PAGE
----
Ever felt that hopelessness when you hold
a dead bug in your palm?
There’s no end to them,
once you start looking,
legs stiff and set upwards like toddlers, waiting
to be lifted.
But then, a rock anthem, a new playlist,
made for you
by someone younger.
And it’s: Road Trip! I-5 vineyards, hazelnut
trees outside Tilikum,
fingers cramping at the wheel.
And those dead insects? Let me tell you—
When I was twenty, I fell for a devil
with tin-can eyes.
He said my scars made me crazy.
Then, one by one, he married
shut ins and suicides.
You might wonder why I want to push in a shard
of memory, sharp as a needle prick
they say is just a pinch everytime,
and you believe it.
You know the fence posts as you drive? The telephone poles?
One after another. Bam bam bam, like the shutter-click of a photo shoot,
or that trope of moth and pane:
What I’m talking about is running away
to see yourself more clearly
by changing views—
The wind, bats in moonlight, September
leaves scattering in Seattle,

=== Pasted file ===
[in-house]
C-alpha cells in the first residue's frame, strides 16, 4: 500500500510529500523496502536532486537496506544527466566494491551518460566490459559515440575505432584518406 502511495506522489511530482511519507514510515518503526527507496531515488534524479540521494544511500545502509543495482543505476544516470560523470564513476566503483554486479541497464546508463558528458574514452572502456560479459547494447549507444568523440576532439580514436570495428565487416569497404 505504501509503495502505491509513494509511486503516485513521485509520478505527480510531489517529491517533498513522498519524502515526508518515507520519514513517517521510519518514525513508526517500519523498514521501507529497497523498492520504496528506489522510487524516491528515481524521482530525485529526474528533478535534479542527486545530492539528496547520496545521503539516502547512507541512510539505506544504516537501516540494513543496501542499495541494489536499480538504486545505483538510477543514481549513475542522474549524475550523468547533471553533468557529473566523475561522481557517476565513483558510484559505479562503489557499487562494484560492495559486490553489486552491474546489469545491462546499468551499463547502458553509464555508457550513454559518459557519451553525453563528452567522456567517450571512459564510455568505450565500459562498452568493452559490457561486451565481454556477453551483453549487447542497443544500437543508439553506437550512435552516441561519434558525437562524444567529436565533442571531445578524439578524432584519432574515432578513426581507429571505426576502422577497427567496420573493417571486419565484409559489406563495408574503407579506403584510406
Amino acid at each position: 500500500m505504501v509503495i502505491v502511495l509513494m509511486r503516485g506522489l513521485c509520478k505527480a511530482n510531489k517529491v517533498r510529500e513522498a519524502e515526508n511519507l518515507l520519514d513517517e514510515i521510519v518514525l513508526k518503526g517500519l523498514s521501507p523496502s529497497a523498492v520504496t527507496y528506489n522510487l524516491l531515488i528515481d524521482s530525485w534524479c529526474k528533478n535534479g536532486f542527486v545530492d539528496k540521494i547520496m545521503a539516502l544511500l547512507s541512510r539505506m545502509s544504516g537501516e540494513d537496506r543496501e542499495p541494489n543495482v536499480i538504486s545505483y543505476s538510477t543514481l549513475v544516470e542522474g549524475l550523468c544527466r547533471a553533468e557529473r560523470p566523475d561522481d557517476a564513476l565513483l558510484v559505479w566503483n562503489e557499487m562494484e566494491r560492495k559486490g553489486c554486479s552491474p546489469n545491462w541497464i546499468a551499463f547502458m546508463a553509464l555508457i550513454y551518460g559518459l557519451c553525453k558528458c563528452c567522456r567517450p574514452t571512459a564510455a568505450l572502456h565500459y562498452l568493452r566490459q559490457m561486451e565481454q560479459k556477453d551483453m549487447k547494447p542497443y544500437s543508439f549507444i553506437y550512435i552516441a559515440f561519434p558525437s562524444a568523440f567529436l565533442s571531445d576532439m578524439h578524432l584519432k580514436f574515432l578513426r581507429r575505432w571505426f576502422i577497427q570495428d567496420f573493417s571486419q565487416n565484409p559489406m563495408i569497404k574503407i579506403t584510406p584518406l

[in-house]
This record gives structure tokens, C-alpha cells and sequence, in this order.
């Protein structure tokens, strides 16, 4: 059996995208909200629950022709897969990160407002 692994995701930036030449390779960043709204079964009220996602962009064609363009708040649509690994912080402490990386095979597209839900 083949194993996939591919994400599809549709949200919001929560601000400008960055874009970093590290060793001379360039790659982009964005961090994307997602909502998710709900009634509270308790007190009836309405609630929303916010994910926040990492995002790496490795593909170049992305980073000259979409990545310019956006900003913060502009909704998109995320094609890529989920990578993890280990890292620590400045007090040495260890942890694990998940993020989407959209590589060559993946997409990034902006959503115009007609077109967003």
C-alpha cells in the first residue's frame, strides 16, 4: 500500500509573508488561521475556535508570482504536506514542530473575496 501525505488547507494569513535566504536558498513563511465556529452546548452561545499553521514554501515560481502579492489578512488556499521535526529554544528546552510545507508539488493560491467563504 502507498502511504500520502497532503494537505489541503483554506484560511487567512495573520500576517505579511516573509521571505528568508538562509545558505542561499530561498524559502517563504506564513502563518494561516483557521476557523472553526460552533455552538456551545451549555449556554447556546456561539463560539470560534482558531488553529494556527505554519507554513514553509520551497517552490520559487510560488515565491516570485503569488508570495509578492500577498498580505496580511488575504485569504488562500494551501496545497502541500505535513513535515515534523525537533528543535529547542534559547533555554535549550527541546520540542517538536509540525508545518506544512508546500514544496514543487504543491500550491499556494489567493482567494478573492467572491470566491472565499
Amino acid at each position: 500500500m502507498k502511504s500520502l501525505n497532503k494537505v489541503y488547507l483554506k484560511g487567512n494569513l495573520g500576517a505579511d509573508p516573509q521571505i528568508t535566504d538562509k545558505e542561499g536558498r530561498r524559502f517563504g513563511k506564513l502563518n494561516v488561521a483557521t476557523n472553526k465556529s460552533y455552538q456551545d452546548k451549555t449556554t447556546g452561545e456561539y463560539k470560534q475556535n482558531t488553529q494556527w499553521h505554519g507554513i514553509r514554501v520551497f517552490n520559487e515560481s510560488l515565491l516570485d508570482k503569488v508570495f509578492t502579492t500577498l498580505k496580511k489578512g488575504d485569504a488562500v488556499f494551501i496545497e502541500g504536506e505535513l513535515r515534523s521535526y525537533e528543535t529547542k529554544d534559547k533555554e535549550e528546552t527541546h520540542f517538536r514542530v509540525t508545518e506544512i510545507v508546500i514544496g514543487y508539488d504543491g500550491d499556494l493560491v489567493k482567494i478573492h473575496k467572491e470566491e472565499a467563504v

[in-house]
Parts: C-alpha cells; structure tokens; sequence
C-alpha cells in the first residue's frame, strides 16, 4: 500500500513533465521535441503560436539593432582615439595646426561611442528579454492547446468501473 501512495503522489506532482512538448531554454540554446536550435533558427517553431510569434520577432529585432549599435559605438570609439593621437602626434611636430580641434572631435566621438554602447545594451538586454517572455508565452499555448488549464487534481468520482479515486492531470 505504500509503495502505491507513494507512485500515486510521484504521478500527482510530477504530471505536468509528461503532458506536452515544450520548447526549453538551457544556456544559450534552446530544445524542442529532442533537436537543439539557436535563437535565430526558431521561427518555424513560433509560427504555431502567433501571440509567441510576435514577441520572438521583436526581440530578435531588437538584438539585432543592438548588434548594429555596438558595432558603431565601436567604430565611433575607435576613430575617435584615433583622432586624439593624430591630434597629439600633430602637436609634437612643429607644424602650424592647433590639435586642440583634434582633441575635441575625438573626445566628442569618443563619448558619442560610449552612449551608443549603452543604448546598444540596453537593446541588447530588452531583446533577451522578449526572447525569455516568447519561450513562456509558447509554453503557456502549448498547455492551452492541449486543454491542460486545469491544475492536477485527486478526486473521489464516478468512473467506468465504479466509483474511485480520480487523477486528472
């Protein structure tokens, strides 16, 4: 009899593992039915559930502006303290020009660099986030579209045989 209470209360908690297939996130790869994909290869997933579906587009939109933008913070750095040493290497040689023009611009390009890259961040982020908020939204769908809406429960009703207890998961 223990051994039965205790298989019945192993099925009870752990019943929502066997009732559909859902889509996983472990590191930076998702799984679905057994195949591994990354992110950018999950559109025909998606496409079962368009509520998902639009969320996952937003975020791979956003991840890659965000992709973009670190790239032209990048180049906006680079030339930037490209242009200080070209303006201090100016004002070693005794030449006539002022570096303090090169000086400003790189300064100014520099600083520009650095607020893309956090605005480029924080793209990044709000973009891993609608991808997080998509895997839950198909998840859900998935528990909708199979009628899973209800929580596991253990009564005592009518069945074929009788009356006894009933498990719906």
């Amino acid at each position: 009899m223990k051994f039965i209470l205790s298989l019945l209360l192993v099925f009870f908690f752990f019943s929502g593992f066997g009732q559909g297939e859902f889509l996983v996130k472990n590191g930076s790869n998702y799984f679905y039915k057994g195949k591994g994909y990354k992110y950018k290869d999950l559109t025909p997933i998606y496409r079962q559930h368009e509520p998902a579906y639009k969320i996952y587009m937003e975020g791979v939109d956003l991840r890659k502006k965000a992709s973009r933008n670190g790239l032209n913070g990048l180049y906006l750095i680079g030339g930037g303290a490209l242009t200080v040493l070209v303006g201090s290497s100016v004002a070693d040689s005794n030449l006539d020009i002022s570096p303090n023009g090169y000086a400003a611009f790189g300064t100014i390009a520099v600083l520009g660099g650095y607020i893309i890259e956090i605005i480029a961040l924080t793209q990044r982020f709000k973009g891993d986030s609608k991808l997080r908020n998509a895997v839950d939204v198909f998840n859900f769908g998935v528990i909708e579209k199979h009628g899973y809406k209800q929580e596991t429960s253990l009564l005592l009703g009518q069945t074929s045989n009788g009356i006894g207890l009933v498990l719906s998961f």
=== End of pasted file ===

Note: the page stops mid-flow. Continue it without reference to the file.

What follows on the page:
that arroyo with the great arced bridge—
That’s why roads are made: to hear the same bird,
weeping your favorite song.
Dion O’Reilly‘s debut collection, Ghost Dogs, was runner-up for The Catamaran Prize and shortlisted for several awards, including The Eric Hoffer Award. Her second book Sadness of the Apex Predator will be published by Cornerstone Press in 2024. Her work appears in Cincinnati Review, The Sun, Rattle, Narrative, The Slowdown, and elsewhere. She facilitates private workshops, hosts a podcast at The Hive Poetry Collective, and is a reader for Catamaran Literary Quarterly. She splits her time between a ranch in the Santa Cruz Mountains and a residence in Bellingham, Washington.